Historic Preservation: Standards Needed To Protect Data
Andy Updegrove has a new article about long-term preservation needs for the film industry.
I just want to emphasize one part there. This part:
According to the report, these benefits include a worldwide standard; guaranteed long-terms [sic] access (100-year minimum) with no loss in quality; the ability to create duplicate masters to fulfill future (and unknown) distribution needs and opportunities; and immunity from escalating financial investment.
How about a hypothetical to bring this back into the open standard file formats issue?
Let us imagine that you’ve been hired to do computer support in a facility that has computerized records dating back ten years or more. Some of those records were created with the formerly-leading product that is currently a very distant second in the market. Others were created with ancient versions of the current software that you currently use.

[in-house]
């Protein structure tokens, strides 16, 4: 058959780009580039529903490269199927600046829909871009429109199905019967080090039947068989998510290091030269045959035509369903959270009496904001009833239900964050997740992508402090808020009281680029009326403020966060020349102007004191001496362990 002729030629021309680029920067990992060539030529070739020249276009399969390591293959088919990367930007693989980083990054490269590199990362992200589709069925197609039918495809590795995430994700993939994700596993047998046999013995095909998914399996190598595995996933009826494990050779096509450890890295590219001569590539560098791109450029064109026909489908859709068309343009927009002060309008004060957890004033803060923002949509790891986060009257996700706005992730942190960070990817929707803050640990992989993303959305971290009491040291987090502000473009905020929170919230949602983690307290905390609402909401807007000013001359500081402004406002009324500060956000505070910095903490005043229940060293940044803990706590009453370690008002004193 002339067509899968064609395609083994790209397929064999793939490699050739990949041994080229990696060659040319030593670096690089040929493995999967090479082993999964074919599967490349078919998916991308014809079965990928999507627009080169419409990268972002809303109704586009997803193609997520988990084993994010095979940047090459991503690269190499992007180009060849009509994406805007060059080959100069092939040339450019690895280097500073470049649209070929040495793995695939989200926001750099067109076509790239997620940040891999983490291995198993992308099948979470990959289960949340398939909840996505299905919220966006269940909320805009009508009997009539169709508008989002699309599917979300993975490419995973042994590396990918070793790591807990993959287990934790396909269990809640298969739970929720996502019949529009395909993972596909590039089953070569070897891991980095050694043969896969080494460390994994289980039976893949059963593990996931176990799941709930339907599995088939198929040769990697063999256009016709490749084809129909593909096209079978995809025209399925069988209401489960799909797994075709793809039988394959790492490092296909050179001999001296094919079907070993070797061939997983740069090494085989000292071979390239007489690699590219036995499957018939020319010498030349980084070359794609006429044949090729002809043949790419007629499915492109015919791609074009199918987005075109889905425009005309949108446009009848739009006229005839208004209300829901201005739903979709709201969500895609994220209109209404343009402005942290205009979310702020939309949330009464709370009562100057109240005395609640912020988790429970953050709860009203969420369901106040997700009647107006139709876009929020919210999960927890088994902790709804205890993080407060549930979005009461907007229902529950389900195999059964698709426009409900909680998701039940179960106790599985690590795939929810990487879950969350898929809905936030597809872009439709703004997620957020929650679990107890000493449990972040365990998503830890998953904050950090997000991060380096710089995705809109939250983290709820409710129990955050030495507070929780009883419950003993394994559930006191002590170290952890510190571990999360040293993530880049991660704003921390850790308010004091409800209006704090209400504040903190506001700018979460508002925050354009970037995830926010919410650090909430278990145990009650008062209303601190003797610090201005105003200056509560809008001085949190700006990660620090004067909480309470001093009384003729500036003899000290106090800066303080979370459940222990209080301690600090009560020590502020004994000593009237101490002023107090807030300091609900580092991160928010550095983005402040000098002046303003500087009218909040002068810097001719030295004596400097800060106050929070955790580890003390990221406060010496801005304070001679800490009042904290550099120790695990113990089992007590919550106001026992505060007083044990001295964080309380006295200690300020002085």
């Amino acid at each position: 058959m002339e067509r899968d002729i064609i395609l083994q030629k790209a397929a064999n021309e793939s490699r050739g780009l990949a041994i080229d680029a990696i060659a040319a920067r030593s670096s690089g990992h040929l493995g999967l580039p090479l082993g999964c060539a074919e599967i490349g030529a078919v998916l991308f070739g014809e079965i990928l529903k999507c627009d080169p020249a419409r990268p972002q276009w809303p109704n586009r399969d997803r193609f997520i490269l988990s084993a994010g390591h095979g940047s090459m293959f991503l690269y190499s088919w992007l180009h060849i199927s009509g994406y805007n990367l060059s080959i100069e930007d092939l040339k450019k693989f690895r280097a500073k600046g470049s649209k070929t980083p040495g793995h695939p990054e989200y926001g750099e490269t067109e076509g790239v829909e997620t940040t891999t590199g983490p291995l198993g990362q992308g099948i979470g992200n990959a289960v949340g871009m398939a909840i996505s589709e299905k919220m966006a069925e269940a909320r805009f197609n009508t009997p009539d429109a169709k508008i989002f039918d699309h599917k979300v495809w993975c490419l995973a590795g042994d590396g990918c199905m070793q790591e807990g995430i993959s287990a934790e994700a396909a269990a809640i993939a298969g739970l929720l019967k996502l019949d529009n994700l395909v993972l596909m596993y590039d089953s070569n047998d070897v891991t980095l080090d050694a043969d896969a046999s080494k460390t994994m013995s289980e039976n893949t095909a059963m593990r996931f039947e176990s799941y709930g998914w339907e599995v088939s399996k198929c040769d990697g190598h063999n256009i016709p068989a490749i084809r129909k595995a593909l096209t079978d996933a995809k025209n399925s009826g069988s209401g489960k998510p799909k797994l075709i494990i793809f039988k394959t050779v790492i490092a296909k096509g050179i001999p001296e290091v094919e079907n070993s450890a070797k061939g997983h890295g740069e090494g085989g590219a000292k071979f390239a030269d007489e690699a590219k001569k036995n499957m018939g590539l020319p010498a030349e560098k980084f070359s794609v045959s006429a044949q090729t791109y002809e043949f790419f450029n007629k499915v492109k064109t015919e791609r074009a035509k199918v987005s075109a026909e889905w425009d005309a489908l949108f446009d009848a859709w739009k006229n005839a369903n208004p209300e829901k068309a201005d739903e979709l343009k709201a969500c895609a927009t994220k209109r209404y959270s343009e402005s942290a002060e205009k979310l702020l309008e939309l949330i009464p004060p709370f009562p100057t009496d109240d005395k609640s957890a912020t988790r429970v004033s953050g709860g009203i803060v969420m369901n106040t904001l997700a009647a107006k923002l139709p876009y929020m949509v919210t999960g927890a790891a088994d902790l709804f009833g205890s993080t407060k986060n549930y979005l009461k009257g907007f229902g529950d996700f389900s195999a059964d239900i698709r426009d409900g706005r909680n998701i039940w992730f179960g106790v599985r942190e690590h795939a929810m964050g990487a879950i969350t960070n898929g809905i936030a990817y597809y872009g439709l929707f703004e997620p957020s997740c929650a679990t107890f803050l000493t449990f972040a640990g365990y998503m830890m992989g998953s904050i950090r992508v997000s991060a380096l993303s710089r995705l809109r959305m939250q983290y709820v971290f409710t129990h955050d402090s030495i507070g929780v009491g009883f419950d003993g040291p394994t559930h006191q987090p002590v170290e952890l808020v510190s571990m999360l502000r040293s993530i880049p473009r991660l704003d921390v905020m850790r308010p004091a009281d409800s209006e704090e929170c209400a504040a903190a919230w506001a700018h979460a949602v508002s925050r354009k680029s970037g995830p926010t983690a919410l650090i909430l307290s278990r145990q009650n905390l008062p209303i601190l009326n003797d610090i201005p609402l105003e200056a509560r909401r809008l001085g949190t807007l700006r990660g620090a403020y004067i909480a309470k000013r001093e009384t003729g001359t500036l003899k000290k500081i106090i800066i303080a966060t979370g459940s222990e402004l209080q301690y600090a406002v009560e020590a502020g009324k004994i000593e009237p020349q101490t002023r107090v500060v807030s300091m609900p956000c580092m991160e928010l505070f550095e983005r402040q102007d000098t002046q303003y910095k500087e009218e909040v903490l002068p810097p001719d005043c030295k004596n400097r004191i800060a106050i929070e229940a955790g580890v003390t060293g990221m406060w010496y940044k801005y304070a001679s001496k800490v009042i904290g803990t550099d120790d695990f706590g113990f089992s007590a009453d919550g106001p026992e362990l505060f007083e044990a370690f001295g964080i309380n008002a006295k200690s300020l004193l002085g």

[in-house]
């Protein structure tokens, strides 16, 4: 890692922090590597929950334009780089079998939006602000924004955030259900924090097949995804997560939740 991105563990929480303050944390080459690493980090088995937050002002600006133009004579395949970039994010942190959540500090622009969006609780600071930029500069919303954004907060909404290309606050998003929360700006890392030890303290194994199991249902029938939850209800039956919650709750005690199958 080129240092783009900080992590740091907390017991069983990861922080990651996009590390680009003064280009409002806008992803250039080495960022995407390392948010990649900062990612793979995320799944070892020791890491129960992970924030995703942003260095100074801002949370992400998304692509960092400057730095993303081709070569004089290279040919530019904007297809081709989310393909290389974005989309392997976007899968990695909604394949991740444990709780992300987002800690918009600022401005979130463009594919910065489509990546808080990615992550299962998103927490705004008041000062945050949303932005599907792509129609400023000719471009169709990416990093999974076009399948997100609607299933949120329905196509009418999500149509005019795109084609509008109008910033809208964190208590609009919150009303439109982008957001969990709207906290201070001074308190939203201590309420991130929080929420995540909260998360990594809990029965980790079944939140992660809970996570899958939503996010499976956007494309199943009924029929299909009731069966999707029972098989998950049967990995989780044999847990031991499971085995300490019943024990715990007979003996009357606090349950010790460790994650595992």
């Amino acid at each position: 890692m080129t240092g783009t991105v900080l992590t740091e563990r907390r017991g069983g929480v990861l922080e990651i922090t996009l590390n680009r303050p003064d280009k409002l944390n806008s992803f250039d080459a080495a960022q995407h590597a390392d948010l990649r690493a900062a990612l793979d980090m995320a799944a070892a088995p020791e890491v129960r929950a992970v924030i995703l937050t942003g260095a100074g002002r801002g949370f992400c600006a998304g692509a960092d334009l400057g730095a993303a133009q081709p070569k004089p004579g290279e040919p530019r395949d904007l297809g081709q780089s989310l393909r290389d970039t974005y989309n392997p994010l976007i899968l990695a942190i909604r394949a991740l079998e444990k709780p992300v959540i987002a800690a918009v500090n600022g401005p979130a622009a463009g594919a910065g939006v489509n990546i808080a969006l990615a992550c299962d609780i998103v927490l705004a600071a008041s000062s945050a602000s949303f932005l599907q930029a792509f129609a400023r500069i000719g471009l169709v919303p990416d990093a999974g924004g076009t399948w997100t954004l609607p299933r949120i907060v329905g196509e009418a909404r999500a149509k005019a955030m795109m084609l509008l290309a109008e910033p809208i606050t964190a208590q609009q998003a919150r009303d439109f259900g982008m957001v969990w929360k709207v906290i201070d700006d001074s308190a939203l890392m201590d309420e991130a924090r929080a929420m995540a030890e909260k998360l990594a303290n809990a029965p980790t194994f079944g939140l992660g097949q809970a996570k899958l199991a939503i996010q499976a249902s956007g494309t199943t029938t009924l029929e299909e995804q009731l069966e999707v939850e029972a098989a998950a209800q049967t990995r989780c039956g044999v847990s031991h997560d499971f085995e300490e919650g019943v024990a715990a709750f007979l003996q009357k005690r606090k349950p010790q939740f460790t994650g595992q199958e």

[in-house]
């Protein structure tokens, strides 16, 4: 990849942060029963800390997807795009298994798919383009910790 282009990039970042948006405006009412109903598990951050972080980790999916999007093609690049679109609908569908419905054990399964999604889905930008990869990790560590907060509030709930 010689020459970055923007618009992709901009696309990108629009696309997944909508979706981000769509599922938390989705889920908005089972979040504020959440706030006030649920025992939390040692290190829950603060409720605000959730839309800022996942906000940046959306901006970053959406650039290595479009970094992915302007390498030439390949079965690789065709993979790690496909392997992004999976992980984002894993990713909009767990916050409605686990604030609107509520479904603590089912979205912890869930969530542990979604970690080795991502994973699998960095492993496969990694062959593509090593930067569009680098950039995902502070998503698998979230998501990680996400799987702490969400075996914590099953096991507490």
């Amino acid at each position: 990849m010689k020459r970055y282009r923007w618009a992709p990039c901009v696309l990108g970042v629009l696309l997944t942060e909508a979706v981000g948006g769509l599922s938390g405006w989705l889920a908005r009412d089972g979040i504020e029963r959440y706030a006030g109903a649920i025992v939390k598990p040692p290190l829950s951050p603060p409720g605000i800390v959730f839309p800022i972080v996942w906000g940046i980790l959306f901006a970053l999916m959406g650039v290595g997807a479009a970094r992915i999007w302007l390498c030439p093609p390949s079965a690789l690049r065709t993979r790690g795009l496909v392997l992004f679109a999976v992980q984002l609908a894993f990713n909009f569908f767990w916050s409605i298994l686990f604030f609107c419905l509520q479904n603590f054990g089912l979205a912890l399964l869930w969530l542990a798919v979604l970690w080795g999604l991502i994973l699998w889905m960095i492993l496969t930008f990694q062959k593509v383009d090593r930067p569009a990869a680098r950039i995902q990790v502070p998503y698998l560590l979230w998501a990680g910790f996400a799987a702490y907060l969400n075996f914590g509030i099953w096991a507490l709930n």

How do you meet your responsibility to preserve and protect that data?
What if your employer no longer owns any software that can open the other file format? What if the file format is proprietary, and is subject to trade secret and other restrictions to keep customers hostage to the vendor’s products? What if your current product has changed formats and can no longer reliably read the data from the original file format? What if you know of something that can open it, but are forbidden by IP restrictions from using the product?
What if someone needs access to the old data for a report? What if the failure to complete this report could lead to the shut down of the facility where you are working?
Now what do you do?
So you see that it is vitally important to successful data-preservation efforts to have an open standard file format that is unencumbered by patents or other intellectual property rights that would restrict anyone at any time in any place from implementing something to read, write, translate, reformat, and repurpose the file and its contents. This format would need to be flexible, because there is no telling what uses for current data will exist in the future. There is probably good cause to specify the physical (that is, hardware and media) standards the same way, and to ensure that these too are open and unencumbered.
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